Saturday, October 31, 2020

Myofascial Release Therapy


The hands-on approach is an effective method of improving motion and removing pain. An important facet of the approach is the body’s connective tissue system known as the fascial system. This intricate webbing has a profound effect on the way a person feels and it can be a source of great discomfort.


Fascial System

The fascial system is a web-like structure of connective tissue that is dense, woven through every part of the body. Fascias are present in the following areas:

  • Organs: Heart, lungs, brain, liver, kidneys, and all other organs.
  • Spinal cord
  • Muscles
  • Nervous system
  • Bones
  • Circulatory system

The system is fascinating because it does not involve separate webbings, as one would imagine. Instead, it is a single structure that connects every system in the human body, as if the person were wearing a net fabric from head to toe. No part of the body exists outside of the webbed structure.

Every part of the human body is interconnected. The nose is connected to the toes, and the heart is connected to the knees through this web of connective tissue. The webbing serves an extremely important purpose; it holds the body together.

The fascia system is a support for the body, allowing different components to function independently while still tied to all other parts of the body. Part of the support involves tension in order to hold the structure together. Balance is an important aspect of the system and imbalance of tension can be the source of pain.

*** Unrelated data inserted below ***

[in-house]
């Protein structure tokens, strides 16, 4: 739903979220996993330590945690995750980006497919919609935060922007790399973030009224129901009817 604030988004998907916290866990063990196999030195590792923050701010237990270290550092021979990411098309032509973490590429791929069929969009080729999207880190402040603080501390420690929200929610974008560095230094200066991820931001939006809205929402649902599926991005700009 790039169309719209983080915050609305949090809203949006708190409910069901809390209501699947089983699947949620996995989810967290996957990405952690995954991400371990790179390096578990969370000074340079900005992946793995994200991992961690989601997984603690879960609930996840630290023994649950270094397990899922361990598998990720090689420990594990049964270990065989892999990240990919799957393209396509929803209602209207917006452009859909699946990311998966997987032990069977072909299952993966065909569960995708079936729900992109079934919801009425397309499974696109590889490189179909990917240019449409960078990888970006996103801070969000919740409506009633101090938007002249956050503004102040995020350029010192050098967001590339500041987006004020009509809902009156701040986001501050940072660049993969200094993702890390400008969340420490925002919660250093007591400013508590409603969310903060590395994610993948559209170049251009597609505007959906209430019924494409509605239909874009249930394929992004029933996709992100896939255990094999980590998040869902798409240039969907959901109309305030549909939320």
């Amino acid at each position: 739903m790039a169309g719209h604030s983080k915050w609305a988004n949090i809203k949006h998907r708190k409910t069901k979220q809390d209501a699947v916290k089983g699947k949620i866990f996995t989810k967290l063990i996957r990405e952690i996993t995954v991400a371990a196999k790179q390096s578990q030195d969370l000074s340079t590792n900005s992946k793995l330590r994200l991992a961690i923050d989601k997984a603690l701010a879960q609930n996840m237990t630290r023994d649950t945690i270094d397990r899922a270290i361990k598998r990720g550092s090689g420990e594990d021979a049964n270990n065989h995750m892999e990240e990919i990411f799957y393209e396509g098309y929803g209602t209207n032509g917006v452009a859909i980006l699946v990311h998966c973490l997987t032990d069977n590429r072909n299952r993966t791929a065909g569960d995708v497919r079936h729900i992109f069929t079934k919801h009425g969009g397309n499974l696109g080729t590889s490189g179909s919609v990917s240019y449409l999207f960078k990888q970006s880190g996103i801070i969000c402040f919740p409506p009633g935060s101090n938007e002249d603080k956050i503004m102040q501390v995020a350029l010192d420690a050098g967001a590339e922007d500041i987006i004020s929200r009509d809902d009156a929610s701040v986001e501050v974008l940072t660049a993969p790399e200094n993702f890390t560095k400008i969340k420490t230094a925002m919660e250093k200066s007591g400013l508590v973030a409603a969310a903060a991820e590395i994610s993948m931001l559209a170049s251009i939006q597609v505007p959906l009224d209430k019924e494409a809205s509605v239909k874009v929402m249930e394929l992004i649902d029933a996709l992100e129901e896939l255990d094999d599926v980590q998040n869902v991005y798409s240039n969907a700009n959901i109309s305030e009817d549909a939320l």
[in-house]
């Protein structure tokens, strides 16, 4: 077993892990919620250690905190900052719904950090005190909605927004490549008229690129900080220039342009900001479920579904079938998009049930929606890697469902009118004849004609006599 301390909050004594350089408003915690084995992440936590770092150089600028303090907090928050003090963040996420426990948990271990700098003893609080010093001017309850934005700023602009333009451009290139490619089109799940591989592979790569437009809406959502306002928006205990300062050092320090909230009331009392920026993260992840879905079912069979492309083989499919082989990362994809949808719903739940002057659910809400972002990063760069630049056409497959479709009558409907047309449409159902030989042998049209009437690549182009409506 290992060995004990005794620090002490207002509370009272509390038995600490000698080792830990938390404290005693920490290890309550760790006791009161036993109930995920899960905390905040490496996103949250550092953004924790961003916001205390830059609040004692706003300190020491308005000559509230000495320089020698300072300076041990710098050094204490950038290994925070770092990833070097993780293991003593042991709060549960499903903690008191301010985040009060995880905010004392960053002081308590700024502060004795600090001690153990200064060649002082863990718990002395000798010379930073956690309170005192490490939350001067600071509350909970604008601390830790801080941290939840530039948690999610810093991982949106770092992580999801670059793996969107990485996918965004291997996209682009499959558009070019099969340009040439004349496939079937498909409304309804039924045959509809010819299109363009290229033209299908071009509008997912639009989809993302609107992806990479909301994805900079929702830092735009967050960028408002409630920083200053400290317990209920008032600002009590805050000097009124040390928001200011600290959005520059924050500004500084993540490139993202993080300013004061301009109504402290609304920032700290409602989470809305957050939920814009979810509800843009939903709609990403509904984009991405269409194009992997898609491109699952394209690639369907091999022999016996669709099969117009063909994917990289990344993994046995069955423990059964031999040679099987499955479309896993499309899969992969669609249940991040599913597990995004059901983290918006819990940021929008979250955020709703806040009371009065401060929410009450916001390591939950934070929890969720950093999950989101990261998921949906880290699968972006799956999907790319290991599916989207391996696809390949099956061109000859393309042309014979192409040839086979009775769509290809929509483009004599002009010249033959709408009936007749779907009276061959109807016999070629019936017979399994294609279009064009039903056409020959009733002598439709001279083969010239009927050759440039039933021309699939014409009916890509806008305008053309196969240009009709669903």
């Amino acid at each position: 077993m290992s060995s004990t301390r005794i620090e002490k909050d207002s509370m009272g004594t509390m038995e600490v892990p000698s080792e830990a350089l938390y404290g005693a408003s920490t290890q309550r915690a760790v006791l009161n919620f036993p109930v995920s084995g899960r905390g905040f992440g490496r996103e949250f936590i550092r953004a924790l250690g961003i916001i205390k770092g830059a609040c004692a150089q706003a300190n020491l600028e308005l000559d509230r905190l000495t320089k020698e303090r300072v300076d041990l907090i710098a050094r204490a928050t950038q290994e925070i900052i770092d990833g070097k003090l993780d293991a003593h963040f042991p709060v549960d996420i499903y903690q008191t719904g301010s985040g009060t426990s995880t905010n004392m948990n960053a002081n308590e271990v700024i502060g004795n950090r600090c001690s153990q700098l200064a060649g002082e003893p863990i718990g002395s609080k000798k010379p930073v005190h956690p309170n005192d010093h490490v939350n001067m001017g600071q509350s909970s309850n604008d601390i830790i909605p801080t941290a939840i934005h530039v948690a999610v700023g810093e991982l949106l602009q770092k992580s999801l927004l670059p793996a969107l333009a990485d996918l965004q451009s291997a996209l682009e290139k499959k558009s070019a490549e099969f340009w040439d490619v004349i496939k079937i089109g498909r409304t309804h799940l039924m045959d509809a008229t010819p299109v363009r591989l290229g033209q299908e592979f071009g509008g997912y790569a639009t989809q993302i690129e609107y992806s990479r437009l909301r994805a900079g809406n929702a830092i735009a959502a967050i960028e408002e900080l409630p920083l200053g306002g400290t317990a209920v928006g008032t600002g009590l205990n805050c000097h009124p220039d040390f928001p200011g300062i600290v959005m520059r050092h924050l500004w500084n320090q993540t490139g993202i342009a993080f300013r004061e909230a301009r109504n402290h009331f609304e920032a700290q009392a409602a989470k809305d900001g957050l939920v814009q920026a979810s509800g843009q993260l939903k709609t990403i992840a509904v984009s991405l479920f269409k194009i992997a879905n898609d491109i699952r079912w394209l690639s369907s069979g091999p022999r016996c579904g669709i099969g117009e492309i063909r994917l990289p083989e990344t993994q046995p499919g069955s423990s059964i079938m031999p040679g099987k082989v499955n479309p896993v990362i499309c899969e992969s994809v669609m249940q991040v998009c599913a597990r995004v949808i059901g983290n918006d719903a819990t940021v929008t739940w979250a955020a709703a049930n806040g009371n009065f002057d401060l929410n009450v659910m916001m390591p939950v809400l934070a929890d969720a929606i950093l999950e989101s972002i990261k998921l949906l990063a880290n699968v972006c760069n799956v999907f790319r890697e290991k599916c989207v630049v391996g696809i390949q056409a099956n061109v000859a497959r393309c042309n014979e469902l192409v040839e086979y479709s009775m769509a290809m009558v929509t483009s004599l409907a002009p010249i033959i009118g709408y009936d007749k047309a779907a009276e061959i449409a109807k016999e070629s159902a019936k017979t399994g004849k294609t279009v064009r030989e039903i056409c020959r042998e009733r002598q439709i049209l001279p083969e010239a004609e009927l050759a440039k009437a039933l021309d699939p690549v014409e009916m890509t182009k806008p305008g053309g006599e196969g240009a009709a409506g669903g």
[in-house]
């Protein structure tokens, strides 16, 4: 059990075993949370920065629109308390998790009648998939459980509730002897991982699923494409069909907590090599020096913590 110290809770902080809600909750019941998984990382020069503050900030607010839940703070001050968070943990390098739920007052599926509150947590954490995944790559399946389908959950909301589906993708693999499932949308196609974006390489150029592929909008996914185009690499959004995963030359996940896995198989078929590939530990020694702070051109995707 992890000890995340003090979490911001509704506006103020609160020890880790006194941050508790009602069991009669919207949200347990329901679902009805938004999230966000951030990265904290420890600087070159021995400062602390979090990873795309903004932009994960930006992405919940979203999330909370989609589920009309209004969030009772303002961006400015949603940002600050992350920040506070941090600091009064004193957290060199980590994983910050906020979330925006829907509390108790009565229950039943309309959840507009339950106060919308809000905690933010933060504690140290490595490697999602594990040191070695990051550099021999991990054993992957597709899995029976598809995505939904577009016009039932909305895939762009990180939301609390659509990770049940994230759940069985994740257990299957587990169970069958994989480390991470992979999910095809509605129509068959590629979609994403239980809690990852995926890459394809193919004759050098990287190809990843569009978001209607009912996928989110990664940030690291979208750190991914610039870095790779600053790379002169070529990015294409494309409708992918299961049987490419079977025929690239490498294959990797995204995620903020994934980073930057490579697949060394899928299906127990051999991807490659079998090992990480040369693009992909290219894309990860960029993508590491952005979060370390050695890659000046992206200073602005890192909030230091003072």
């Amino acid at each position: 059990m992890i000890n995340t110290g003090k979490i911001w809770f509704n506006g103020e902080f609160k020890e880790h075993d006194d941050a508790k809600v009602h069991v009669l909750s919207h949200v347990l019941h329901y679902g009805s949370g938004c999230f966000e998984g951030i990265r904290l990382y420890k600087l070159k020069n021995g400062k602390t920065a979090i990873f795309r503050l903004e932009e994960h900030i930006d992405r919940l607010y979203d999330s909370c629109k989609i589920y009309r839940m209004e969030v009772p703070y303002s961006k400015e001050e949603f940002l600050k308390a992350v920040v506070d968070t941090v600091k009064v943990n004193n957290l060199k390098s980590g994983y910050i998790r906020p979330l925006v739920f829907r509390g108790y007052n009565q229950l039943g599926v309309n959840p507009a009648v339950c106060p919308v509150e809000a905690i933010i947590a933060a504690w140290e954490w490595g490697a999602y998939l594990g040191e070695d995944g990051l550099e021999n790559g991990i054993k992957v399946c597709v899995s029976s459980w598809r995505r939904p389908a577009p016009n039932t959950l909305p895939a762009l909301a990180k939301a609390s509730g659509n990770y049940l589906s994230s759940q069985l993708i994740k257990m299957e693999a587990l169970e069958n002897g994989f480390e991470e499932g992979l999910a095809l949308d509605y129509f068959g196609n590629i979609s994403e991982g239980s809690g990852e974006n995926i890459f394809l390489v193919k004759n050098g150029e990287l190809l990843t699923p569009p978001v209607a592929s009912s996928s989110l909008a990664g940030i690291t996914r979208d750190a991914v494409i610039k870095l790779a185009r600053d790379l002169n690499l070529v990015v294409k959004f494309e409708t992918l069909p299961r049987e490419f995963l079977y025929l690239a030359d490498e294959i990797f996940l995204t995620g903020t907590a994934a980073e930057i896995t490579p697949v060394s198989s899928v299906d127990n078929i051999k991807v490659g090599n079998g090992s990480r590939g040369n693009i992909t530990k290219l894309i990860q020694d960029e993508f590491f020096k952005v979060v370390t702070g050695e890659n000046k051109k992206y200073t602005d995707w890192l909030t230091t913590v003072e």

What is Myofascial Release?

Myofascial release therapy seeks to promote balance by alleviating tension that may be present in the structure of the fascia. Some suggest that this approach is effective in treating a number of health conditions, as outlined in the article The “Missing Link” in Your Treatment.

Normally, the fascias are relaxed, with tension used when necessary. The web system can move without any restrictions under normal circumstances. However, some conditions can lead to a tightening of the fascia, making it less able to move freely.

  • Physical trauma
  • Injuries
  • Inflammation
  • Scarring
  • Poor posturing
  • Repetitive movements
  • Inflammation

Over time, the fascia can become very tight and uncomfortable. The individual may find that his or her range of motion is restricted, flexibility is compromised, and moving can be very painful.

Myofascial therapy releases the tension in the fascia, providing pain relief and increased mobility. This approach is most effective when it is catered to the individual. Treatment includes:

  • Hands-on therapy
  • Movement therapy
  • Posturing techniques
  • Strength training
  • Flexibility

Over time, the patient builds an awareness of tension, posturing and movements. Combined with hands-on therapy and appropriate manipulation techniques determined by the therapist, the patient can feel the results in little time.

Medically trained in the UK. Writes on the subjects of injuries, healthcare and medicine. Contact me

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